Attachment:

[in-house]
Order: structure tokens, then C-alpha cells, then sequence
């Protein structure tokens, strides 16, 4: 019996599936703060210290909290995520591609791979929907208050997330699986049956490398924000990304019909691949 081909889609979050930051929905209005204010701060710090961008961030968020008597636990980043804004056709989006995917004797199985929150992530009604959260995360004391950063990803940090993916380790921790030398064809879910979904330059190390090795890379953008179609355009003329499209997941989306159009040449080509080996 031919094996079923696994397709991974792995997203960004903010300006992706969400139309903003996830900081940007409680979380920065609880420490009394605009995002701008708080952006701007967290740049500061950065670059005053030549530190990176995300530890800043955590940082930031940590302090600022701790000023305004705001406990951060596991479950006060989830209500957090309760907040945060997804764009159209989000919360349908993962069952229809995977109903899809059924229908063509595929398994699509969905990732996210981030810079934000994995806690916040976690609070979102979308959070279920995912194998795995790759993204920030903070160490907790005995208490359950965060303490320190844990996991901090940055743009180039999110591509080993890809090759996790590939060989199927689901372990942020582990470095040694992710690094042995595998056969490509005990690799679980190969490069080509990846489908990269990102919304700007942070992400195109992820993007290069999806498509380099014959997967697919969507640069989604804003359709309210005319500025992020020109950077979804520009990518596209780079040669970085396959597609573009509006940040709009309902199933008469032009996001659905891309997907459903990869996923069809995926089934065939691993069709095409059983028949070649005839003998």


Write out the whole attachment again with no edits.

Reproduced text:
[in-house]
Order: structure tokens, then C-alpha cells, then sequence
């Protein structure tokens, strides 16, 4: 019996599936703060210290909290995520591609791979929907208050997330699986049956490398924000990304019909691949 081909889609979050930051929905209005204010701060710090961008961030968020008597636990980043804004056709989006995917004797199985929150992530009604959260995360004391950063990803940090993916380790921790030398064809879910979904330059190390090795890379953008179609355009003329499209997941989306159009040449080509080996 031919094996079923696994397709991974792995997203960004903010300006992706969400139309903003996830900081940007409680979380920065609880420490009394605009995002701008708080952006701007967290740049500061950065670059005053030549530190990176995300530890800043955590940082930031940590302090600022701790000023305004705001406990951060596991479950006060989830209500957090309760907040945060997804764009159209989000919360349908993962069952229809995977109903899809059924229908063509595929398994699509969905990732996210981030810079934000994995806690916040976690609070979102979308959070279920995912194998795995790759993204920030903070160490907790005995208490359950965060303490320190844990996991901090940055743009180039999110591509080993890809090759996790590939060989199927689901372990942020582990470095040694992710690094042995595998056969490509005990690799679980190969490069080509990846489908990269990102919304700007942070992400195109992820993007290069999806498509380099014959997967697919969507640069989604804003359709309210005319500025992020020109950077979804520009990518596209780079040669970085396959597609573009509006940040709009309902199933008469032009996001659905891309997907459903990869996923069809995926089934065939691993069709095409059983028949070649005839003998």